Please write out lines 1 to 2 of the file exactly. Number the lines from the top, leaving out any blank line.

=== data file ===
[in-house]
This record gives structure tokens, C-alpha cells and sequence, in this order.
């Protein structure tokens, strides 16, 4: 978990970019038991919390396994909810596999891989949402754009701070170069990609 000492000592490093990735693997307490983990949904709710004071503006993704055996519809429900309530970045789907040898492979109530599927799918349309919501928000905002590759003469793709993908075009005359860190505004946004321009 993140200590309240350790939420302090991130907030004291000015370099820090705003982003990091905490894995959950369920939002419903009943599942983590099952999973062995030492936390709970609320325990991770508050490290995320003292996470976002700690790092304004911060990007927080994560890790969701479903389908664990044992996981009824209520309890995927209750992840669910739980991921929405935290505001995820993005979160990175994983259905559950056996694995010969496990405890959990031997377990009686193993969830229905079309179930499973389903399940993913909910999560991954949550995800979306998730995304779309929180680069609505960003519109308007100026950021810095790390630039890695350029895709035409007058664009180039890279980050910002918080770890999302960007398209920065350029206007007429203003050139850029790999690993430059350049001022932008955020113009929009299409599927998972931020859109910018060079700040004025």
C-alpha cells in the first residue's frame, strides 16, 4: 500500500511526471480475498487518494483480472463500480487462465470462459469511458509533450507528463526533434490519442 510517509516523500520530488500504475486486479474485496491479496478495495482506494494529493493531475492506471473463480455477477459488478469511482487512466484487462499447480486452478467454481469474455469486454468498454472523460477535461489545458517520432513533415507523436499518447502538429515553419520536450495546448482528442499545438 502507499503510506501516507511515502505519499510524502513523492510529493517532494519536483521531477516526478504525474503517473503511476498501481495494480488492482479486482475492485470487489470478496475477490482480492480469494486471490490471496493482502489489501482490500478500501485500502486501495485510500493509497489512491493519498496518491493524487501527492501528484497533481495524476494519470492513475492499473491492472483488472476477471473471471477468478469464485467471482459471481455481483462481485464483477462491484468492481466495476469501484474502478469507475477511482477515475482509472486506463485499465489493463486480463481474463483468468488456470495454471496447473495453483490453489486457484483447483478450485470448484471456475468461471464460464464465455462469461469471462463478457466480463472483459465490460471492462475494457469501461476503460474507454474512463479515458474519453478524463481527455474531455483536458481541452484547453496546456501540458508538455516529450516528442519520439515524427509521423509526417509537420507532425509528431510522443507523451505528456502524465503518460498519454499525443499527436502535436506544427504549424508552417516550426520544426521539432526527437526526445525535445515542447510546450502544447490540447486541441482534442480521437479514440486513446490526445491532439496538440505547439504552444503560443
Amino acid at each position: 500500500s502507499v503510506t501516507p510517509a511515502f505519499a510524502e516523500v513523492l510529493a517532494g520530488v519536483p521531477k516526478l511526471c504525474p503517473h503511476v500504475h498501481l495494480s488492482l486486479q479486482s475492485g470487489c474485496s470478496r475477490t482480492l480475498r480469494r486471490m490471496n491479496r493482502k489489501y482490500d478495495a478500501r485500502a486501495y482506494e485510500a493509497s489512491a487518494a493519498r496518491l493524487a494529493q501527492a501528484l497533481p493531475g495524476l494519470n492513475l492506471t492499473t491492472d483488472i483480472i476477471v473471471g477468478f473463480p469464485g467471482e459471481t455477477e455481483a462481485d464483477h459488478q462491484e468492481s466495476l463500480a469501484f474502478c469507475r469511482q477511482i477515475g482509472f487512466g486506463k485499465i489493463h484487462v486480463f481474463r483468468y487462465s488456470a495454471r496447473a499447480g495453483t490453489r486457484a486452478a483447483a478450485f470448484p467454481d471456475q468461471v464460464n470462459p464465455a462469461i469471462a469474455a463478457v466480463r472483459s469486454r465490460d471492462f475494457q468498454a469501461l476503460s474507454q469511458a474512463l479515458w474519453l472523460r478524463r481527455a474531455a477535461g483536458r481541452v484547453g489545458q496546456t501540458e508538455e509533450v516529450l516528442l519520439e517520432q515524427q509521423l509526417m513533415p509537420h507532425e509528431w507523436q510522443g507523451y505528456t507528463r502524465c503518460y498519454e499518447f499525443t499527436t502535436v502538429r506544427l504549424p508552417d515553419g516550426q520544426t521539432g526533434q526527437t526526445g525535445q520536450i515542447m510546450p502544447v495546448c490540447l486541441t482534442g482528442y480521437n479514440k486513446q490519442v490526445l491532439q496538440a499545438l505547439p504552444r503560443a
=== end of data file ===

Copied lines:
[in-house]
This record gives structure tokens, C-alpha cells and sequence, in this order.